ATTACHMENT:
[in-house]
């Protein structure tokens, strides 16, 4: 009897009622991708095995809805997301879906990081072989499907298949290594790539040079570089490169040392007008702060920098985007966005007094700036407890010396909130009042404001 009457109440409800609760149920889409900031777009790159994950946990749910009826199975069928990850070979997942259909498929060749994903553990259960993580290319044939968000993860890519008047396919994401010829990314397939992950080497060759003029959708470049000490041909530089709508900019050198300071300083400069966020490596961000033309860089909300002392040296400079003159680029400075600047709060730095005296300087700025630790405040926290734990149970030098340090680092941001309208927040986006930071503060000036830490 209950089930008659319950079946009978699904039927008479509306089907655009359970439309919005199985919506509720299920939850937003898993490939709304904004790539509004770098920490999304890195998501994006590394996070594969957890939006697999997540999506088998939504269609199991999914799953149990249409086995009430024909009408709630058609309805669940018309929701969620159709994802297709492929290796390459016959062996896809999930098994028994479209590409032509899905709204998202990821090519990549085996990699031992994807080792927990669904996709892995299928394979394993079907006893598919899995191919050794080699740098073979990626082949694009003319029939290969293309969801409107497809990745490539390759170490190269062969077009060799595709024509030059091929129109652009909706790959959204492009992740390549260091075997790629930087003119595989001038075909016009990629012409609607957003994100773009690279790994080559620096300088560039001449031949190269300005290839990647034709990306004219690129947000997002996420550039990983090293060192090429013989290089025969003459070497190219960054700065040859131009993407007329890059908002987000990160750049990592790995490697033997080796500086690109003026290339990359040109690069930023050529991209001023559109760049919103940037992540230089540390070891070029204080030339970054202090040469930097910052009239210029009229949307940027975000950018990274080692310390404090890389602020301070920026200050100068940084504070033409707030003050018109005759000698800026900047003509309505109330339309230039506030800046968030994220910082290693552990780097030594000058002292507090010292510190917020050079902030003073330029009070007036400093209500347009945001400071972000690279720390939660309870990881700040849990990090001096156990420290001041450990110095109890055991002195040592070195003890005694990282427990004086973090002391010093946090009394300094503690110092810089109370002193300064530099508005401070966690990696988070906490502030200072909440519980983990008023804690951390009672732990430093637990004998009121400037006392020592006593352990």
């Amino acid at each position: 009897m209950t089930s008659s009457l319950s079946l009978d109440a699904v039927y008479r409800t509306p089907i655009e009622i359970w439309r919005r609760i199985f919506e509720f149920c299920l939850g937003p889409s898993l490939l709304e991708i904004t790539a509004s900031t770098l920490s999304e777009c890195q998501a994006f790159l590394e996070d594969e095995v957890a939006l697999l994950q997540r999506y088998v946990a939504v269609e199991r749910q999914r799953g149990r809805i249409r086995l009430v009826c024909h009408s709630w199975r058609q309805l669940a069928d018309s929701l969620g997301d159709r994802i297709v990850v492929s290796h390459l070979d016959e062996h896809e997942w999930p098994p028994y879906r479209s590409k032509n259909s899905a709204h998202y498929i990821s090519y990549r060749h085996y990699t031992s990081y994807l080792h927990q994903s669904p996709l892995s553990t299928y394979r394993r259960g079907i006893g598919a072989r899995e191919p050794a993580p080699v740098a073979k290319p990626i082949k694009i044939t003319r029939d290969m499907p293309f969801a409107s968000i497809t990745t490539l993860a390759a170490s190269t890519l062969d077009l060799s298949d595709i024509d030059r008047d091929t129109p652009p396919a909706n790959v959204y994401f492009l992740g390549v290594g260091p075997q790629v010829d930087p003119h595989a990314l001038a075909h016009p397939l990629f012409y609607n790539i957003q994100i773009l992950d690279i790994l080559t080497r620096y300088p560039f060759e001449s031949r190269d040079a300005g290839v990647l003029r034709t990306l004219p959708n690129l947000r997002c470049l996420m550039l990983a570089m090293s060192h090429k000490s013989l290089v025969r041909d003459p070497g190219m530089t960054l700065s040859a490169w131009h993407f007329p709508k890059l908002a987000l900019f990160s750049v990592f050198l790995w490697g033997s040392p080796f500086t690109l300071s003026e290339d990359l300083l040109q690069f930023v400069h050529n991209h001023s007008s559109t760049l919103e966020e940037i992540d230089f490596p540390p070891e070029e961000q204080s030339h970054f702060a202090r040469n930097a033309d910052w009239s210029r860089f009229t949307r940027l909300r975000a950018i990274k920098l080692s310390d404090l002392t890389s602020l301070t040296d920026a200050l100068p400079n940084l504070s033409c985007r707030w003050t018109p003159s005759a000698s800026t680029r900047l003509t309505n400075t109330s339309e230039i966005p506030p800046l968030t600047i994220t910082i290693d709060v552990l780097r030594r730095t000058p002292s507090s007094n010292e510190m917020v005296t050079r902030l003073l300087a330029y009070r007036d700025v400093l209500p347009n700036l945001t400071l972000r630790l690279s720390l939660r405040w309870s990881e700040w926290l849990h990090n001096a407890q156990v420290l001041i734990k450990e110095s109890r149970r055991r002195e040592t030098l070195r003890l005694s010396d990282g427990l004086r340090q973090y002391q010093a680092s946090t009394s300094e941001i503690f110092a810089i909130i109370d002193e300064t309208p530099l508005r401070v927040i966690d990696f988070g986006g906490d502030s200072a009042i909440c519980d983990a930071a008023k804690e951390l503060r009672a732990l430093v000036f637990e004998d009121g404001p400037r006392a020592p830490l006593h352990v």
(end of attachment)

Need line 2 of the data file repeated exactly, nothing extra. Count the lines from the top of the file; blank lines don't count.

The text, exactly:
């Protein structure tokens, strides 16, 4: 009897009622991708095995809805997301879906990081072989499907298949290594790539040079570089490169040392007008702060920098985007966005007094700036407890010396909130009042404001 009457109440409800609760149920889409900031777009790159994950946990749910009826199975069928990850070979997942259909498929060749994903553990259960993580290319044939968000993860890519008047396919994401010829990314397939992950080497060759003029959708470049000490041909530089709508900019050198300071300083400069966020490596961000033309860089909300002392040296400079003159680029400075600047709060730095005296300087700025630790405040926290734990149970030098340090680092941001309208927040986006930071503060000036830490 209950089930008659319950079946009978699904039927008479509306089907655009359970439309919005199985919506509720299920939850937003898993490939709304904004790539509004770098920490999304890195998501994006590394996070594969957890939006697999997540999506088998939504269609199991999914799953149990249409086995009430024909009408709630058609309805669940018309929701969620159709994802297709492929290796390459016959062996896809999930098994028994479209590409032509899905709204998202990821090519990549085996990699031992994807080792927990669904996709892995299928394979394993079907006893598919899995191919050794080699740098073979990626082949694009003319029939290969293309969801409107497809990745490539390759170490190269062969077009060799595709024509030059091929129109652009909706790959959204492009992740390549260091075997790629930087003119595989001038075909016009990629012409609607957003994100773009690279790994080559620096300088560039001449031949190269300005290839990647034709990306004219690129947000997002996420550039990983090293060192090429013989290089025969003459070497190219960054700065040859131009993407007329890059908002987000990160750049990592790995490697033997080796500086690109003026290339990359040109690069930023050529991209001023559109760049919103940037992540230089540390070891070029204080030339970054202090040469930097910052009239210029009229949307940027975000950018990274080692310390404090890389602020301070920026200050100068940084504070033409707030003050018109005759000698800026900047003509309505109330339309230039506030800046968030994220910082290693552990780097030594000058002292507090010292510190917020050079902030003073330029009070007036400093209500347009945001400071972000690279720390939660309870990881700040849990990090001096156990420290001041450990110095109890055991002195040592070195003890005694990282427990004086973090002391010093946090009394300094503690110092810089109370002193300064530099508005401070966690990696988070906490502030200072909440519980983990008023804690951390009672732990430093637990004998009121400037006392020592006593352990």